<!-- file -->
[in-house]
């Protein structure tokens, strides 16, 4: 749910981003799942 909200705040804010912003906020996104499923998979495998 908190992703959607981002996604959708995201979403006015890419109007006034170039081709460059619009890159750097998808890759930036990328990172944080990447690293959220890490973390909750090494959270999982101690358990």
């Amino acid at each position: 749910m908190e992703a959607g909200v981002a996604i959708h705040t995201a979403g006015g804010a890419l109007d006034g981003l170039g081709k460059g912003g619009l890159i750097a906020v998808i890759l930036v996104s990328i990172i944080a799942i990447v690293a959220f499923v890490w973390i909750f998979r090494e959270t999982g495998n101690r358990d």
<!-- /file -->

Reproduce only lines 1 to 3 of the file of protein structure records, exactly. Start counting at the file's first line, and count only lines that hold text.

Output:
[in-house]
């Protein structure tokens, strides 16, 4: 749910981003799942 909200705040804010912003906020996104499923998979495998 908190992703959607981002996604959708995201979403006015890419109007006034170039081709460059619009890159750097998808890759930036990328990172944080990447690293959220890490973390909750090494959270999982101690358990």
């Amino acid at each position: 749910m908190e992703a959607g909200v981002a996604i959708h705040t995201a979403g006015g804010a890419l109007d006034g981003l170039g081709k460059g912003g619009l890159i750097a906020v998808i890759l930036v996104s990328i990172i944080a799942i990447v690293a959220f499923v890490w973390i909750f998979r090494e959270t999982g495998n101690r358990d």